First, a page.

NATIONAL

Kanchi case: prosecution submits 81 `additional documents'

CHENNAI, DEC. 6. Letters, bank transactions, telephone details and statements of direct witnesses to the conspiracy and murder of Sankararaman comprise the 81 "additional documents" furnished by the prosecution when the Kanchi Acharya, Jayendra Saraswathi's bail plea came up for hearing in the Madras High Court today.

The senior counsel for the prosecution, K.T.S. Tulsi, gave the "additional information collected during the last five days," amid protest from the Acharya's senior counsel, I. Subramaniam.

Mr. Tulsi claimed that an assistant to the Acharya had given the originals of more than 30 letters written by Sankararaman between May 6, 2002 and August 30, 2004. "We will not name the Mutt employee lest he would also be forced to retract his statements," he said. Of these letters, 33 were addressed to the Acharya. Two more letters were recovered from the residence of a business associate of the second accused, Ravi Subramaniam.

Mr. Tulsi also told Justice R. Balasubramanian that the prosecution had a list of telephone calls along with the date, time and duration of the calls and conversation between the accused, including the Acharya.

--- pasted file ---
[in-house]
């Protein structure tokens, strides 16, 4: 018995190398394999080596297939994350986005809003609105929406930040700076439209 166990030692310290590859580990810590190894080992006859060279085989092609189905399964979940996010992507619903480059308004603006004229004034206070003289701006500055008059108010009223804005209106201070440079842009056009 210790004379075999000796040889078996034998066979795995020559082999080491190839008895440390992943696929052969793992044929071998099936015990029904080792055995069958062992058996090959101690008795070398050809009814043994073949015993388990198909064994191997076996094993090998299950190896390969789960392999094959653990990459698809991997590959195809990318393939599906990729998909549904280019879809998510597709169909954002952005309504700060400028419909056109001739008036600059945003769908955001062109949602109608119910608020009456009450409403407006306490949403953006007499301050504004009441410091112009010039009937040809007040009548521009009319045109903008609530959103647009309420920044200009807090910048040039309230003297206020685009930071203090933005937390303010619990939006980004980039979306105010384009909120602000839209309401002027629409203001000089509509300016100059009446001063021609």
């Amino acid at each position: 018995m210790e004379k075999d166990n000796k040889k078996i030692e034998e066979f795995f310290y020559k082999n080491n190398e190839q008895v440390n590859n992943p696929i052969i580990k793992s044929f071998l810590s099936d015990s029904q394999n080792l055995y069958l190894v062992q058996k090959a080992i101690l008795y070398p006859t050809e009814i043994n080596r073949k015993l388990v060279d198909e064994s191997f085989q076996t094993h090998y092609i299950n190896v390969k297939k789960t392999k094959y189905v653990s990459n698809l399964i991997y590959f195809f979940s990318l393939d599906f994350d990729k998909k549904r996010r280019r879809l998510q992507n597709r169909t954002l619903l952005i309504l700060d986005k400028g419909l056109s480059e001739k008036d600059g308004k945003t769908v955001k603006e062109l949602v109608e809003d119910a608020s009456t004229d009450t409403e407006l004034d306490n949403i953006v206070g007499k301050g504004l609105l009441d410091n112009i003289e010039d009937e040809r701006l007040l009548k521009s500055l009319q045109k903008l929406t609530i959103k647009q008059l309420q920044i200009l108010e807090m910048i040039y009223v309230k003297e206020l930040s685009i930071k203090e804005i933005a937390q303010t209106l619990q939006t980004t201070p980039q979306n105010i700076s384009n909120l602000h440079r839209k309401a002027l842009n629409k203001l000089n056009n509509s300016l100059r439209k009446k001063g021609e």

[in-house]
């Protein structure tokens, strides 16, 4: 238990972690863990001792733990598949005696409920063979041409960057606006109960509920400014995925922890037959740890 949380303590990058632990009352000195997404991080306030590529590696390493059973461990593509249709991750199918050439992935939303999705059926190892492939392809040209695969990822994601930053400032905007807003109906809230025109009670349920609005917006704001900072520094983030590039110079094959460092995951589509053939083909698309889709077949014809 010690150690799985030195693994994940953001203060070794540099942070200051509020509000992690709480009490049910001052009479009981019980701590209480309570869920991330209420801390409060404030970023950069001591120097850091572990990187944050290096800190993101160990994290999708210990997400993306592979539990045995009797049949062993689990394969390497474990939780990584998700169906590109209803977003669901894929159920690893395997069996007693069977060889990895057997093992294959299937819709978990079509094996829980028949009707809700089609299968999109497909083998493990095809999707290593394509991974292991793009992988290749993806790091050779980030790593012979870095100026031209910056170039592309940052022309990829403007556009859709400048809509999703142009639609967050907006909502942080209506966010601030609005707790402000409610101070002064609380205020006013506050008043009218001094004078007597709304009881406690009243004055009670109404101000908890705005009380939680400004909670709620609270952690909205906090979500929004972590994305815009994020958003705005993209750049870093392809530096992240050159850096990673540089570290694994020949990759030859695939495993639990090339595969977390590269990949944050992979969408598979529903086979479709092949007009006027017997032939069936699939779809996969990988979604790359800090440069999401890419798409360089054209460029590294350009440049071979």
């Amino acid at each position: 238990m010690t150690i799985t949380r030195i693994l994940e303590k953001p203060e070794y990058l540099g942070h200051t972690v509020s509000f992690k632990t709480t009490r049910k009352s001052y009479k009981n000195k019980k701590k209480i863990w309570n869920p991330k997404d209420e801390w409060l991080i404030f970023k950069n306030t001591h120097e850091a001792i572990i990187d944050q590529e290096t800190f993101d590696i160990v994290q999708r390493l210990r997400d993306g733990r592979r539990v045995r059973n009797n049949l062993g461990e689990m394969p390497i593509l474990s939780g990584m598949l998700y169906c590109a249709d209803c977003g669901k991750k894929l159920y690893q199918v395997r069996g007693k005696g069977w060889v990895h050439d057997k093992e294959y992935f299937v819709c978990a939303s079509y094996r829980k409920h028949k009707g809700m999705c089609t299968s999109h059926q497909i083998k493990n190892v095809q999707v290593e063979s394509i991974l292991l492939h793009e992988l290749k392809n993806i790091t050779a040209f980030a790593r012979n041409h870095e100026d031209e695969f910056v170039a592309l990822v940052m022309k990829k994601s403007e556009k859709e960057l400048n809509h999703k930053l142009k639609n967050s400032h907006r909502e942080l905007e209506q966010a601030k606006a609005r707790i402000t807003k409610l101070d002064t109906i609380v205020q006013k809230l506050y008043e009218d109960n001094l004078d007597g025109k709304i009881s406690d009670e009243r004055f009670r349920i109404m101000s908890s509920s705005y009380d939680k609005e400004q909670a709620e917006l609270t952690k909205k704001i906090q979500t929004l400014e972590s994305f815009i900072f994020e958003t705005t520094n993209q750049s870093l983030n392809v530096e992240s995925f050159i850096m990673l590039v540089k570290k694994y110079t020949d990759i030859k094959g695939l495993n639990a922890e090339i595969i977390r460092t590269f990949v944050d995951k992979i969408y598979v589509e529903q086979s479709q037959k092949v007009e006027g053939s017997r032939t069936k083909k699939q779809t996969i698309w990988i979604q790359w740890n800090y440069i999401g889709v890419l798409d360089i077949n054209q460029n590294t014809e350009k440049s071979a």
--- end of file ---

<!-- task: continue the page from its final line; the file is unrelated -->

When the Acharya's counsel insisted on knowing the telephone number, Mr. Tulsi said the defence was not entitled to any of the materials at this stage.

Submitting further information on the withdrawal of cash from the Sankara Mutt accounts, the senior advocate said that above Rs. 50 lakhs had been withdrawn from three accounts, one each in ICICI Bank, Indian Overseas Bank and Indian Bank. On one day, three different bearer-cheques were issued to the same person and Rs. 25 lakhs was withdrawn, Mr. Tulsi said.

Four direct witnesses, who were present in the vicinity of the Kancheepuram Varadarajaperumal temple at the time of the murder, had identified the assailants. Four other witnesses had identified the accused persons in identification parades.

More important, a friend of Sankararaman had recorded his statement detailing how the victim had told him a few days prior to the murder that if something happened to him it would be only at the instigation of the Acharya. "It is an admissible evidence, and in the nature of dying declaration," Mr. Tulsi said. There were some more witnesses who had seen the Acharya in the company of the assailants, with one of them seeing the Acharya along with the assailants a day before the murder, counsel said.

`Careful investigation'

He said the prosecution had documentary proof to show that the Acharya and the second accused, Ravi Subramaniam, were partners in a construction business, which was later given to Mr. Subramaniam himself. To avoid a "tirade launched against the prosecution in the media," the entire interrogation of the Acharya in police custody had been contemporaneously video-recorded. Before winding up the argument, Mr. Tulsi said: "In my career, both as defence and prosecution lawyer spanning several decades, I have not come across a more scrupulous and careful investigation than this. Let us not defame the prosecution."

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